"Ukraine is currently in a political and economic situation of complete disorder. But from the point of view of the Minsk agreements, the less [Kiev's leadership] tries to fulfill them, the longer sanctions will remain against Russia, and they say this freely," Lavrov said.
"Everyone understands that this is abnormal, especially the Germans and the French, who are in direct contact with the participants of the negotiations of the so-called Normandy format, where details are scrupulously reviewed [regarding] who needs to be doing what, and what has and hasn't been done in the execution of the points written in the Minsk agreements. There's already an understanding that 'playing the fool' cannot last for long," the foreign minister added.
Asked to comment on Lavrov's remarks, Philippe de Villiers, MEP, former presidential candidate and leader of the conservative eurosceptic Movement for France party told Sputnik that unfortunately, Kiev's decisions are not made independently of their political benefactors in Washington.
"It's clear that Russia is trying to fulfill the Minsk agreements, and that the Ukrainian side is trying to evade their responsibility. Why? Because if the Minsk agreements were fulfilled, the US would no longer be able to oppose Europe lifting its sanctions against Russia," the politician noted.
Categorically opposed to Europe's sanctions against Russia, the politician reiterated that in the present situation, "at a time when we in the West need Russia, sanctions are madness – they are a disgrace."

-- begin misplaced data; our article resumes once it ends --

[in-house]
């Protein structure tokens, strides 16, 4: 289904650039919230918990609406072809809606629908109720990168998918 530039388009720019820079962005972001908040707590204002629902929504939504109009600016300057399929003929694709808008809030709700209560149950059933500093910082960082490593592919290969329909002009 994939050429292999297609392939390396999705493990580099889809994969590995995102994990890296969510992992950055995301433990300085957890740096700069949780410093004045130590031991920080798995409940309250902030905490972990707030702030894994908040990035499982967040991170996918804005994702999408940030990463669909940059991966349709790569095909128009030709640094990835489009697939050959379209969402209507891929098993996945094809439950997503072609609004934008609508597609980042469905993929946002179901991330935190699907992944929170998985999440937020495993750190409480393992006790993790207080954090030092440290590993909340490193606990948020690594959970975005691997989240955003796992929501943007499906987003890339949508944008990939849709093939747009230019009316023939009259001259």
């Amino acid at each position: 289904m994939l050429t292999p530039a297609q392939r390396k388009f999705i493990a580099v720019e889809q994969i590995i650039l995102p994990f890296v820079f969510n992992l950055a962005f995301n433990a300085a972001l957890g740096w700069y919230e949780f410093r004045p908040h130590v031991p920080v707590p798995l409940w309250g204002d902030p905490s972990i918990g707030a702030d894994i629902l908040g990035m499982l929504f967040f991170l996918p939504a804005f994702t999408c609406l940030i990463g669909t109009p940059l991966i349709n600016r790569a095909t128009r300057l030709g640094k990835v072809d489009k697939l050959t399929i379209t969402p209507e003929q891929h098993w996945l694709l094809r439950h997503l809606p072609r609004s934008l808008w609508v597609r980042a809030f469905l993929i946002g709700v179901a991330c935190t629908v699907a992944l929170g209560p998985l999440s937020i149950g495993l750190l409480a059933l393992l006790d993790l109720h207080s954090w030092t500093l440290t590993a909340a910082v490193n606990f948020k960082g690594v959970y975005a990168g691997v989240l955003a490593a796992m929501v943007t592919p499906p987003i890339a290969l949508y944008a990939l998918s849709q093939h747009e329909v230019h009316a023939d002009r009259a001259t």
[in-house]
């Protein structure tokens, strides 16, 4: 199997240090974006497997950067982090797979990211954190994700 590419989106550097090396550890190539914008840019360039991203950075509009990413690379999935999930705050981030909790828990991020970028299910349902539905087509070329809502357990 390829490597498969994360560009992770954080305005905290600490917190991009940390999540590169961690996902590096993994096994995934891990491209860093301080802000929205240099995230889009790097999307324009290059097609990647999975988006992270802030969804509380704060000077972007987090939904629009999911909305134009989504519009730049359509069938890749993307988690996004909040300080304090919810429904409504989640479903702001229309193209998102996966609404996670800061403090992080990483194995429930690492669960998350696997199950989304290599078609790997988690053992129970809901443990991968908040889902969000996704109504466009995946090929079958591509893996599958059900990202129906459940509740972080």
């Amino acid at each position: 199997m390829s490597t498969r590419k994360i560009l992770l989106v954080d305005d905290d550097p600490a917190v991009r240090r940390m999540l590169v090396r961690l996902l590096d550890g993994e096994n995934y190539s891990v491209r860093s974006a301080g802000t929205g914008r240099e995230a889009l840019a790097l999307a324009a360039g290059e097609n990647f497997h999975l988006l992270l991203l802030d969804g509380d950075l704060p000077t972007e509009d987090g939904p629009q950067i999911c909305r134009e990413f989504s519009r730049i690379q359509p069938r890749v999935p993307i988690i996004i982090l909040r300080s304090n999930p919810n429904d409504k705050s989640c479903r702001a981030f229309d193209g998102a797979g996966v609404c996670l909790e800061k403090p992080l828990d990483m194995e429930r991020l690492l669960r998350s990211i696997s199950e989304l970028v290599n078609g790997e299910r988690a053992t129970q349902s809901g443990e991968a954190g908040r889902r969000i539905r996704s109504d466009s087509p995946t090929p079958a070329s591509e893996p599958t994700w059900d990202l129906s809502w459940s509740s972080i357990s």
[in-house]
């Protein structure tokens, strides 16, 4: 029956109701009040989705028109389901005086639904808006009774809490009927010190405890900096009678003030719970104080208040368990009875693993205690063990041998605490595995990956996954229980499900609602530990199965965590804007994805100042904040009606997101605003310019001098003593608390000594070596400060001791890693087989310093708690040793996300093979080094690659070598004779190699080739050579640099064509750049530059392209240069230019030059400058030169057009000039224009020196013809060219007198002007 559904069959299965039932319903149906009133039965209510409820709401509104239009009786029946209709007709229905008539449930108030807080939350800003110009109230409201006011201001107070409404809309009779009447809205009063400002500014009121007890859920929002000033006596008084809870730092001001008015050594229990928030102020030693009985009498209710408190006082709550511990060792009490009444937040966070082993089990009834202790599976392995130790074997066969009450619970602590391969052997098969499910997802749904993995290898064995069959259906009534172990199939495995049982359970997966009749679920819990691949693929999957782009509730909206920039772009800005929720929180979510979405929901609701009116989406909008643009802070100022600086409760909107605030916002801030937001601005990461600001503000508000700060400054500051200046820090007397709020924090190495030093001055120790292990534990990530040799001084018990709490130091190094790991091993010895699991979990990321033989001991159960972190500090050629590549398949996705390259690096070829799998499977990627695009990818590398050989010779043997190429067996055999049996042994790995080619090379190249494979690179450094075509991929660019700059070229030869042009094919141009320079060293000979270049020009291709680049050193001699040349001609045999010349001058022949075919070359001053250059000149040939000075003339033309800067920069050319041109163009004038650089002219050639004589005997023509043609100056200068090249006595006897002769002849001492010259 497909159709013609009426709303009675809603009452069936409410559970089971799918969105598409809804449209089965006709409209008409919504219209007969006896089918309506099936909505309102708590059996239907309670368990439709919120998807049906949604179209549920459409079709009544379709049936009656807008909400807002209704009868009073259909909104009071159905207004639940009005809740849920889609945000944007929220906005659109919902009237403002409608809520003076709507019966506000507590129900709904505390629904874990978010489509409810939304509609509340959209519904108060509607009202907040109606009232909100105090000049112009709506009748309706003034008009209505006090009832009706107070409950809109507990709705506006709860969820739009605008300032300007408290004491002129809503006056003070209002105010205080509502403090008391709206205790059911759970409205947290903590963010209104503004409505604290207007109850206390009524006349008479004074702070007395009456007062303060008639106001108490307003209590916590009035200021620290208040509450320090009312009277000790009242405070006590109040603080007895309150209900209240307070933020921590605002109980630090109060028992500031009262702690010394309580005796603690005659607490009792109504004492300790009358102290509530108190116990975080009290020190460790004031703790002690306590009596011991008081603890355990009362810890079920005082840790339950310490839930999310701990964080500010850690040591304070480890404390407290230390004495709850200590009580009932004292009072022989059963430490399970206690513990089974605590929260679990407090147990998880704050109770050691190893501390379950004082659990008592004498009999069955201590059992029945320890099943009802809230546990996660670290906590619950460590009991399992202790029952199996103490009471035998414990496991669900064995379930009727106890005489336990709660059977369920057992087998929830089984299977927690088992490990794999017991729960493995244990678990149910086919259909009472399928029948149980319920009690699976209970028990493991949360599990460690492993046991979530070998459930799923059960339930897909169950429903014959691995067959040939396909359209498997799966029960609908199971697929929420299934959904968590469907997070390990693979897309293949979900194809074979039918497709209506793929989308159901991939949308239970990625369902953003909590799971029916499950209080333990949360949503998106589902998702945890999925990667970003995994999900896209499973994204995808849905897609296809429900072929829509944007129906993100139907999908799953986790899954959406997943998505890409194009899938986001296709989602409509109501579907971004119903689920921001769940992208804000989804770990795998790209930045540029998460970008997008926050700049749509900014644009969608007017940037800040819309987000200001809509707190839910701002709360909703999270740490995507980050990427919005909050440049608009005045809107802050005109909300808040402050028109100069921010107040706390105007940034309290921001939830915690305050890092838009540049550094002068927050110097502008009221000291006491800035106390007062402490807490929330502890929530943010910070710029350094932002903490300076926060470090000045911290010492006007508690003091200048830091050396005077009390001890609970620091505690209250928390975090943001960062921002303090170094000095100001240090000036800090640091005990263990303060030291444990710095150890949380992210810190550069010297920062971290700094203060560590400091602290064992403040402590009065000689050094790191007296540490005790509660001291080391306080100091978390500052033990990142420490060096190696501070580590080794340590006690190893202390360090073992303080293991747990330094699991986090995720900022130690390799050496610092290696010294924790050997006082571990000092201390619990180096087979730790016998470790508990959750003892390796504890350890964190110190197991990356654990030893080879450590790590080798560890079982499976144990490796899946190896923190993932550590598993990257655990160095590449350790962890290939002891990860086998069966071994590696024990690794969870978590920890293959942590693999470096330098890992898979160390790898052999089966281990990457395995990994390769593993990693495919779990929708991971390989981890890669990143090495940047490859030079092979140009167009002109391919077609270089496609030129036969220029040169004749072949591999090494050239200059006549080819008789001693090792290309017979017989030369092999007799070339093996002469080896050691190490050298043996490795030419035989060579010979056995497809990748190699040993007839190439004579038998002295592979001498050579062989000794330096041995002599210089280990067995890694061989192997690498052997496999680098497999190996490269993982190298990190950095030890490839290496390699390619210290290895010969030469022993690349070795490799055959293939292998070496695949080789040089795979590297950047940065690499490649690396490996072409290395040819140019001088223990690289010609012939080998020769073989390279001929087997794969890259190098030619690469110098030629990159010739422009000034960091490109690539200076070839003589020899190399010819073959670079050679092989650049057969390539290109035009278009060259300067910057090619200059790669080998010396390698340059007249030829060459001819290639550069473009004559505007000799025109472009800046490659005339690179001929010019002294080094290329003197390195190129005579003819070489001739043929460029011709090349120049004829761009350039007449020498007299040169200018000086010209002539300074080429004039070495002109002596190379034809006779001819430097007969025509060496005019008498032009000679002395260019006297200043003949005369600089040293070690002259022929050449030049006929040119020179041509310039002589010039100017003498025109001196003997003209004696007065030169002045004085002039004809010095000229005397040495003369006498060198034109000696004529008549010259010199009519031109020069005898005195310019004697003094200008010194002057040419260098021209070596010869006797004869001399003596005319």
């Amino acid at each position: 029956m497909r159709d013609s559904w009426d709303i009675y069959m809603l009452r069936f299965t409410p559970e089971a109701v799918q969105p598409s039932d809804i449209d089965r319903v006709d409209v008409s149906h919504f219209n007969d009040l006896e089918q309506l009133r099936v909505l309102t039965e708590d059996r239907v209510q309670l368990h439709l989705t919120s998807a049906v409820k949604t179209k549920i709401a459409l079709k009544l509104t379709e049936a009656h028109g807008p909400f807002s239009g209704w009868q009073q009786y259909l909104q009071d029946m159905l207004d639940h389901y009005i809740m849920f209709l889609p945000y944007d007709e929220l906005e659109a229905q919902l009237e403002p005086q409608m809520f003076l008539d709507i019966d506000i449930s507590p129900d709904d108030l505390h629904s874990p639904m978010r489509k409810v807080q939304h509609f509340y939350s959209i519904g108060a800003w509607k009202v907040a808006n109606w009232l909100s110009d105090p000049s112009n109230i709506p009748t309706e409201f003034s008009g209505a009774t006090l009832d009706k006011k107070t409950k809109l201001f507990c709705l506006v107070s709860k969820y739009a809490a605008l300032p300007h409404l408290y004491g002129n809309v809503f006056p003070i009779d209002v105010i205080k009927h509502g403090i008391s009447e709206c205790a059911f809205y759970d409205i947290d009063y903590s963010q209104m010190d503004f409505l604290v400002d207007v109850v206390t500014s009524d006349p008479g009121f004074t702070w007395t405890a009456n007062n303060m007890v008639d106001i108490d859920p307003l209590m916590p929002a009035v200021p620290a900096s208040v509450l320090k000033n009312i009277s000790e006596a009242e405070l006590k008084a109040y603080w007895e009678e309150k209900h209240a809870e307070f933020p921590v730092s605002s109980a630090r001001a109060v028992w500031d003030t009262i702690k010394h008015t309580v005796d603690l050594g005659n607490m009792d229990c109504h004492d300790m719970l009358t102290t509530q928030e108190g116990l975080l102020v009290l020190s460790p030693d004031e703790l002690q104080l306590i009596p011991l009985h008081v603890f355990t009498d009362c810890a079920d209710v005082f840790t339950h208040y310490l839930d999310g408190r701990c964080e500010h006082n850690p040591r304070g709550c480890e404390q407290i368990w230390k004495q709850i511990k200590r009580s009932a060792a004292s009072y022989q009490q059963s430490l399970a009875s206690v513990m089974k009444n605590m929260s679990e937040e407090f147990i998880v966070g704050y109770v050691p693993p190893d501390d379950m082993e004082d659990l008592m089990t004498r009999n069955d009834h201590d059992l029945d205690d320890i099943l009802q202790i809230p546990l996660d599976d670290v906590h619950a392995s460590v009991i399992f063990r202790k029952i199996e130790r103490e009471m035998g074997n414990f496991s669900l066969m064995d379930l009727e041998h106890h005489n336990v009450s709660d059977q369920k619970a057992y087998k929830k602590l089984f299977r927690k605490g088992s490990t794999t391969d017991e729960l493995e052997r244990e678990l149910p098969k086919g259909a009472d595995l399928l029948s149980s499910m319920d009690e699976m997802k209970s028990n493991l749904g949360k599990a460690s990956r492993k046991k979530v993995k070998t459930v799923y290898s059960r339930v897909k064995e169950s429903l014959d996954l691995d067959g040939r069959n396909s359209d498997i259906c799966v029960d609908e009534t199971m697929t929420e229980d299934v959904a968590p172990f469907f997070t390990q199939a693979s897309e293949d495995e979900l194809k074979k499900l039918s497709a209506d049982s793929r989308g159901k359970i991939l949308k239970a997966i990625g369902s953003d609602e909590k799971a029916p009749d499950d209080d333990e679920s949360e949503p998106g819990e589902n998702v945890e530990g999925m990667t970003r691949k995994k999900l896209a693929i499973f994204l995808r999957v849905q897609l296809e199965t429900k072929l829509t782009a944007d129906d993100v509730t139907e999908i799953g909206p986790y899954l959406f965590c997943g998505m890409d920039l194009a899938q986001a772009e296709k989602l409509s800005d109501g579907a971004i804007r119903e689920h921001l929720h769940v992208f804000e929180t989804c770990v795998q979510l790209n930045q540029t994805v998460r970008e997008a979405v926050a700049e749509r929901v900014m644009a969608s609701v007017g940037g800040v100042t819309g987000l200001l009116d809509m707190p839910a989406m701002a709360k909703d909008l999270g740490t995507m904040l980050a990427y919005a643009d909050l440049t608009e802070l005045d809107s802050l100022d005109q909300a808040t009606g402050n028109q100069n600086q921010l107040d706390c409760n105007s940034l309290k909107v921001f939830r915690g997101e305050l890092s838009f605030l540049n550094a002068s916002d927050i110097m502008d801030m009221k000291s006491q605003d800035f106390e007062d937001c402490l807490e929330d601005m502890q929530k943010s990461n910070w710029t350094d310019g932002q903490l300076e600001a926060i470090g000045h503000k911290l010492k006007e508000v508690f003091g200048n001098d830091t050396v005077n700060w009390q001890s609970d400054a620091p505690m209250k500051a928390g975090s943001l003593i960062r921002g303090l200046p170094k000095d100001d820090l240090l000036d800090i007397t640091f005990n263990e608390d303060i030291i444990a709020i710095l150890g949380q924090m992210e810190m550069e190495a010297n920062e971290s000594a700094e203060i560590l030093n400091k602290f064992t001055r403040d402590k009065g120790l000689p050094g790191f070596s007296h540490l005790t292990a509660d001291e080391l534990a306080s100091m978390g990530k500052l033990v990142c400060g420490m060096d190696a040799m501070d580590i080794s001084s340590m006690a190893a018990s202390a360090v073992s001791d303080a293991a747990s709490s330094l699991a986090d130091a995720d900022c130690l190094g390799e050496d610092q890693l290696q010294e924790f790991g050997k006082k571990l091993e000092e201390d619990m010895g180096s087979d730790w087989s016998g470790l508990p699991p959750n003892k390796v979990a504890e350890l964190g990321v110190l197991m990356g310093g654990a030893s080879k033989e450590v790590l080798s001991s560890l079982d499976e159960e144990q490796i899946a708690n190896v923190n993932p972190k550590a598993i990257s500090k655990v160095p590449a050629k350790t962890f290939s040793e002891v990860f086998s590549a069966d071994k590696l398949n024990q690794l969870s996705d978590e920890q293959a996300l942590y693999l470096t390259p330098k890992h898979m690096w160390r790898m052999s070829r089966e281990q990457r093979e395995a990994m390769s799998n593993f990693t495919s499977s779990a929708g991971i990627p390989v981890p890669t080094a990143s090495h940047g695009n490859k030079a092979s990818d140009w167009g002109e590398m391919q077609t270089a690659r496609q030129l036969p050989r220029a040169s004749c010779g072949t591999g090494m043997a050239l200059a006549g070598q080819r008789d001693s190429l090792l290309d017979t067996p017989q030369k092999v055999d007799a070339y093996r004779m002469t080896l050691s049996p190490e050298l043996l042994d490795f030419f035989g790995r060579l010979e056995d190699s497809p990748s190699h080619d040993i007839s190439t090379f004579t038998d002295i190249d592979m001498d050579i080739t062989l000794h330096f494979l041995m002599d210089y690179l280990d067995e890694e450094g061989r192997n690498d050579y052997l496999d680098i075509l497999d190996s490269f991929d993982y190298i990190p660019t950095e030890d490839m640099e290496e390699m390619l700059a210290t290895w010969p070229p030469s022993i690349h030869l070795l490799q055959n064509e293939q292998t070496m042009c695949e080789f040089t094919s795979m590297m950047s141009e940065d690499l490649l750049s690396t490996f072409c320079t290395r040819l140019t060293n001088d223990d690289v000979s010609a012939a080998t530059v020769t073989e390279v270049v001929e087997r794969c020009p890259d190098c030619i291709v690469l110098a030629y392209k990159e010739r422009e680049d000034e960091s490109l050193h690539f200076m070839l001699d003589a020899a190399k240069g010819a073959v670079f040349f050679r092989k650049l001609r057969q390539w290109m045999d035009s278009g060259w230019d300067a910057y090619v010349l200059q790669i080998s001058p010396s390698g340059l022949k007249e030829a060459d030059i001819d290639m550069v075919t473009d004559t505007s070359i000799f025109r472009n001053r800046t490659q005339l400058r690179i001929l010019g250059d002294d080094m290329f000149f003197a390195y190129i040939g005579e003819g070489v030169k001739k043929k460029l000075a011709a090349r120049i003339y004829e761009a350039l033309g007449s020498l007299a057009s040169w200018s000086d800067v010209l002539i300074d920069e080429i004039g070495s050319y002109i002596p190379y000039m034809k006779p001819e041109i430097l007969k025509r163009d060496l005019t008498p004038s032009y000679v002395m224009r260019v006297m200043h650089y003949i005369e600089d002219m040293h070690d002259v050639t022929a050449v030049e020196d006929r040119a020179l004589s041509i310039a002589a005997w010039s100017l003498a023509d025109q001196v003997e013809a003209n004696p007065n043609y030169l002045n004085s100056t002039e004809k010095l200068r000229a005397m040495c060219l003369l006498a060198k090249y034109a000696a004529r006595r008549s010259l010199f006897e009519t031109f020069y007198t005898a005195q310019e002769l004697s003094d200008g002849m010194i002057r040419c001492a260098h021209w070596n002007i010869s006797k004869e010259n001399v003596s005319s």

"France's authorities were mistaken when they thought that sanctions would not affect France's economy. In everyone's interests, and in particular for the sake of our farmers, it's time to put an end to these endless sanctions."
Asked whether, in time, Paris and Berlin will be able to put more pressure on Kiev to fulfill its obligations, Villiers suggested that "unfortunately, the answer to that question cannot be found in Paris or Berlin, but in Washington. The Ukrainian question is an American issue. As for myself, I would like to see Paris and Berlin stop being Washington's puppets."
At the same time, the politician emphasized that on the societal level, "more and more French people are beginning to believe that our friendship with Russia is infinitely more valuable to the future of the European continent than our relationship with America, which pushes us into unfortunate diplomatic adventurism, in Syria, for example, where we find ourselves on the wrong side. There, we should fight on the side of Assad, like the Russians. But as things are, we are on the side of Qatar and Saudi Arabia, together with Al-Qaeda; it is truly immoral."